It might be 2014, but travelling around Tenerife’s resorts you could be mistaken for thinking it was somewhere between 1964 and 1984. Walking along the promenade at Playa Fañabe I heard The Beatles, Everly Brothers, Bob Dylan and A-ha. I’ve noticed this in other resort areas. Some bars look and sound as though they’re stuck in a time warp town where people still eat the sort of bar food that went out with padded shoulders and perms, and clap-along to Neil Diamond. I’m no spring chicken in a basket, but most of the sounds I heard coming from bars were dated when I was in my late teens.
The bars that offered a mix that included more contemporary sounds to a clientèle that included the 30-60 age range were generally busy, especially those who also made an effort with their décor.
Additionally, putting a sign with “Beer €1 a Pint” outside a bar isn’t going to entice me in, it’s only going to make me think ‘low quality’.
Look at the rise of microbreweries, quality ales and designer G&Ts in the UK. More and more people expect quality, not cheap watery lager and sounds that are way beyond their ‘sell by’ date.
I’m adding a special mention for vegetarians as the attitude to vegetarians in Tenerife’s resorts reveals just how out of touch some restaurateurs are. Once again they are stuck in a gastronomic land that is pre-1980.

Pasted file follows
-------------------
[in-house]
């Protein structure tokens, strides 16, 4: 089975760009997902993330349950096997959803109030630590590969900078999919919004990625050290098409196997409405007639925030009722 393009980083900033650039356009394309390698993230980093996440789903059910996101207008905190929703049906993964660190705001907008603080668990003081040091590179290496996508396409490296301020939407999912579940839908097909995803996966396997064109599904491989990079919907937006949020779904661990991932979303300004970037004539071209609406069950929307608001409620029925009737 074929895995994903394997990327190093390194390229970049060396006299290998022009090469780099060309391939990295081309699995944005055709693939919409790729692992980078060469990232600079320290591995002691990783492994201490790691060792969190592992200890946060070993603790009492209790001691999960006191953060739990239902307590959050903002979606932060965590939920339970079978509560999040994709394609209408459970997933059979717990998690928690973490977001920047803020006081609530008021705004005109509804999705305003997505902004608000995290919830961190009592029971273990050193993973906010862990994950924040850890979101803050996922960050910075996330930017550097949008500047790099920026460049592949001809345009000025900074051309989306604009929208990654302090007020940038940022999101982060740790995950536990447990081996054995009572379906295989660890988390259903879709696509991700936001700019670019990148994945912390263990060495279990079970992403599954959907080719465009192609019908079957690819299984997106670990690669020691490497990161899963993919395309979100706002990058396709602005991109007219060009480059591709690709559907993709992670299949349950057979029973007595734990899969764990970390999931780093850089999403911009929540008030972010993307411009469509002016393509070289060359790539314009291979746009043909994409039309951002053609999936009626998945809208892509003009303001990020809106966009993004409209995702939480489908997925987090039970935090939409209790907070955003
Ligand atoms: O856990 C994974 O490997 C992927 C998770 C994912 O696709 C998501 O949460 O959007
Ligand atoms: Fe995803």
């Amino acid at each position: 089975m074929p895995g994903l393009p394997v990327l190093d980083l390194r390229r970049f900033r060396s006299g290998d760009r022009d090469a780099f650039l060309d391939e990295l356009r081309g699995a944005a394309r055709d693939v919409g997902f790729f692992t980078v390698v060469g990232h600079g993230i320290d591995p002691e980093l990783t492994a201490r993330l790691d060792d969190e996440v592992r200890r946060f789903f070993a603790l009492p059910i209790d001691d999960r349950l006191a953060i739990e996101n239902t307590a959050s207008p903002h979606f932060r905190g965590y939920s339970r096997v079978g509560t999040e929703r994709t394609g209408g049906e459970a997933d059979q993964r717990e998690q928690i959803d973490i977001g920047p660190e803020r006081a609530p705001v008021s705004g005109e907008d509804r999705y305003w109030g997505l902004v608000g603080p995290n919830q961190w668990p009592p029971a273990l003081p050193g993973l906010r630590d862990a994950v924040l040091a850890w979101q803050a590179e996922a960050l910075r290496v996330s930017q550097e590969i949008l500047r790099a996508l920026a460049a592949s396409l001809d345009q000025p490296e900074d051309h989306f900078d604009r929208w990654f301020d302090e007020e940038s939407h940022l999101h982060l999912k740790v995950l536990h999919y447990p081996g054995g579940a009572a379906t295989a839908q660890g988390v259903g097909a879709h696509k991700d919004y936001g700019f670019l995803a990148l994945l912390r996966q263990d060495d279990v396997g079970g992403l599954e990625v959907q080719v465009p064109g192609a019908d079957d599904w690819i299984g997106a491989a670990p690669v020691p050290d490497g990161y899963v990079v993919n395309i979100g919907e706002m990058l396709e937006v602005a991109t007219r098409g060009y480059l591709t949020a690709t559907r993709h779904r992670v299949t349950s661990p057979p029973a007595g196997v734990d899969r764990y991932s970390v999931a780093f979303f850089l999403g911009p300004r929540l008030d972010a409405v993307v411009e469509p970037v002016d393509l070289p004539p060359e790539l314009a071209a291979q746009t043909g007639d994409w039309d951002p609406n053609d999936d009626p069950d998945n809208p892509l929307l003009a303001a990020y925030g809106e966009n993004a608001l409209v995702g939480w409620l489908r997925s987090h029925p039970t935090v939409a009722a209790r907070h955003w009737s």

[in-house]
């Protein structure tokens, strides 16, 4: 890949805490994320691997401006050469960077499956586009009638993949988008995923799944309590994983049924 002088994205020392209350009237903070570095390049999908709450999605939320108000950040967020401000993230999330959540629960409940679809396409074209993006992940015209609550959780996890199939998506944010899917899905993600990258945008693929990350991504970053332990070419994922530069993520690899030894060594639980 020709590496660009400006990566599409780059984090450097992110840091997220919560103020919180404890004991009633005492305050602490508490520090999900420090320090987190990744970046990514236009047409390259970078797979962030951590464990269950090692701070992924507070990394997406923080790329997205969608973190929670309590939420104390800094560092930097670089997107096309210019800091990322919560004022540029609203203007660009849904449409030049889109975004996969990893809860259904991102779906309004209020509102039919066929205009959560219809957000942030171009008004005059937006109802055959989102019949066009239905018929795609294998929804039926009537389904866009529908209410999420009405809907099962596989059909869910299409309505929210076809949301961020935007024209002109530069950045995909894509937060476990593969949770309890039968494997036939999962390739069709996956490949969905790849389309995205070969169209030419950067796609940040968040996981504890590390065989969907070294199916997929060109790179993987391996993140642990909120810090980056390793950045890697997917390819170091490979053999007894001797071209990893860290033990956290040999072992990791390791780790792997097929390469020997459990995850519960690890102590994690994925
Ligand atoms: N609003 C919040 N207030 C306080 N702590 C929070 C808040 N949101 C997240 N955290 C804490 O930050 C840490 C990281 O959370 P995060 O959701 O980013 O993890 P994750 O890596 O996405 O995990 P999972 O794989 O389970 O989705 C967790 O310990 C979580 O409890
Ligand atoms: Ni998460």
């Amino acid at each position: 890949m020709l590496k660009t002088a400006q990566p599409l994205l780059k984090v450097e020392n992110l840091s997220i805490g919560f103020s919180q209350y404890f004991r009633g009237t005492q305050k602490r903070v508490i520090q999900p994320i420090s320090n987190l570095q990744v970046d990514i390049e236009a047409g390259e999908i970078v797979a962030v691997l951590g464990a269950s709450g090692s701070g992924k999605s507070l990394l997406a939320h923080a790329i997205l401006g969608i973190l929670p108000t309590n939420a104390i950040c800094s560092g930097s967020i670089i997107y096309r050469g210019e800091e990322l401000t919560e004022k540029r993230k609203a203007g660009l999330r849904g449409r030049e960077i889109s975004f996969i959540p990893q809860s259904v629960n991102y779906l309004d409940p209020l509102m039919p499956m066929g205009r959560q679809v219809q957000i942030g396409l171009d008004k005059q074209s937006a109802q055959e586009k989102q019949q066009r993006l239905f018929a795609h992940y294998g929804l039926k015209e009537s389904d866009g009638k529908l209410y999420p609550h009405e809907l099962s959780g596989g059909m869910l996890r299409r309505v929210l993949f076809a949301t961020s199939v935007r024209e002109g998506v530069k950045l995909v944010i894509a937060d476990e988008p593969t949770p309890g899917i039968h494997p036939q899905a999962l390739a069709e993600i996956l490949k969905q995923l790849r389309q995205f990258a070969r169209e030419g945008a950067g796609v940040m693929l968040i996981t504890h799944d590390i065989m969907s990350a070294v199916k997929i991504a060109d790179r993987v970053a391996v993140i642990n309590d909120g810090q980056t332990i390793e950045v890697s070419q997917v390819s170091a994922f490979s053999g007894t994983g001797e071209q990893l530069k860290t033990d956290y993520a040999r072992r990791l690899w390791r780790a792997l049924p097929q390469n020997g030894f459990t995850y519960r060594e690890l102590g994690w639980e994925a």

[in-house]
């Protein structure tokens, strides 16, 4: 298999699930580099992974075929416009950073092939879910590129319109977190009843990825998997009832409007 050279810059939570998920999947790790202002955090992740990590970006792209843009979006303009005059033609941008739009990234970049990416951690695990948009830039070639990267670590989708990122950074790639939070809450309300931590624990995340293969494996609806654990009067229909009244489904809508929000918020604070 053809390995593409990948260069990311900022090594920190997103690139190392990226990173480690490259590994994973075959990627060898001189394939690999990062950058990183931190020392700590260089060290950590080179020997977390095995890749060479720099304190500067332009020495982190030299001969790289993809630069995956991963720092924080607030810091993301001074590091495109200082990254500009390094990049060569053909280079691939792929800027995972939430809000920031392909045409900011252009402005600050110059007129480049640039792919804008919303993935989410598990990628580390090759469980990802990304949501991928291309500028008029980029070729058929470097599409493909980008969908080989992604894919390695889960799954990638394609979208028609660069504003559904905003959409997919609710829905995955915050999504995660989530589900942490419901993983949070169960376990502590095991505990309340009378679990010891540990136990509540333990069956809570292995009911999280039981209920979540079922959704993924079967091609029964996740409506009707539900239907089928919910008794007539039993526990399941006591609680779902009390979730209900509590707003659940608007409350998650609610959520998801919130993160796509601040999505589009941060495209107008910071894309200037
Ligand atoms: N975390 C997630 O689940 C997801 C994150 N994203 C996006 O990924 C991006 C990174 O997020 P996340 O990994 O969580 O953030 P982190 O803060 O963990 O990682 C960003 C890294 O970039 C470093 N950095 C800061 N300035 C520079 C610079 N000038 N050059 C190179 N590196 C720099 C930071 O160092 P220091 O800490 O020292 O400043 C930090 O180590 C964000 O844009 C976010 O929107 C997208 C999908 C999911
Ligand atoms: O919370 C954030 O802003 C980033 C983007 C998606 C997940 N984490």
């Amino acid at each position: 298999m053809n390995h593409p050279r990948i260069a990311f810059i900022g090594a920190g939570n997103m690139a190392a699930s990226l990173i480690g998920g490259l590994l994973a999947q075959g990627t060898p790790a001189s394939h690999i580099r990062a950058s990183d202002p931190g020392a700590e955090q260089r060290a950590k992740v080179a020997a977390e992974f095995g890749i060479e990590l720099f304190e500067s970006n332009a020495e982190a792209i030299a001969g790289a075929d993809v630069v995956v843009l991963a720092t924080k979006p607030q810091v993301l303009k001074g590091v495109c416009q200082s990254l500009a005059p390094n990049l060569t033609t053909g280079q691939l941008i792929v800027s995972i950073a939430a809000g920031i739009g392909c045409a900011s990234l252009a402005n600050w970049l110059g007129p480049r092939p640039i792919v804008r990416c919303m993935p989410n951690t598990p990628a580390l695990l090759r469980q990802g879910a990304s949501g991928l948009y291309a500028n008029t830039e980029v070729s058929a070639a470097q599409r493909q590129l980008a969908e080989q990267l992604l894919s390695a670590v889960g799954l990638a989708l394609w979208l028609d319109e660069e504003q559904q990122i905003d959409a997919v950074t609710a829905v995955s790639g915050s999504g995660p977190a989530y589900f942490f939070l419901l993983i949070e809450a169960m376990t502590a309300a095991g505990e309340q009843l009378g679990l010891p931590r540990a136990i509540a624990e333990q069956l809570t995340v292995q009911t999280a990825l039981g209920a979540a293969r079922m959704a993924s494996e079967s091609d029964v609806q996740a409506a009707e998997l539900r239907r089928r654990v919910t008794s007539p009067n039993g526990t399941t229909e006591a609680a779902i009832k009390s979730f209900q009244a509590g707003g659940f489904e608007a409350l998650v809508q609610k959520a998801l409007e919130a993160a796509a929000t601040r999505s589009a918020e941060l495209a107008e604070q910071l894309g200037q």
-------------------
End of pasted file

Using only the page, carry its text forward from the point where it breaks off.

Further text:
A friend recently wrote about the choice of vegetarian restaurants in the south of Tenerife. She couldn’t list one vegetarian restaurant in the biggest southern resorts. Not one. There’s an argument that a vegetarian restaurant wouldn’t work in these areas. I simply don’t believe that.
There are successful vegetarian restaurants in La Laguna, Santa Cruz and Puerto de la Cruz; places with a high percentage of Canarios/Spanish. You know, those people who are renowned for only eating meat.
In the UK in 1980 it was estimated around 1.8% of the population didn’t eat meat. Now the number of people who regularly don’t eat meat is somewhere between 10 and 20%.
Take the figure of British visitors who arrive on Tenerife each month (120,000 or so), the bulk of them heading south from Tenerife Sur Airport, do the arithmetic and tell me an innovative restaurant offering a creative, mainly non-meat menu wouldn’t do well in somewhere like Playa de las Américas.
The facts are bars and restaurants have changed across Europe to meet tastes and expectations that have also changed. There is a tendency for some on Tenerife to live in a bubble. It’s a common island mentality. The bar and restaurant and owners on Tenerife who are doing well are generally those who have looked beyond these shores and taken note of how the world is constantly evolving.
Many of those who aren’t doing well simply haven’t realised it isn’t 1984 any more.
Jack is co-editor, writer and photographer for BuzzTrips and the Real Tenerife series of travel websites as well as a contributor to online travel sites and travel magazines. Follow Jack on Google+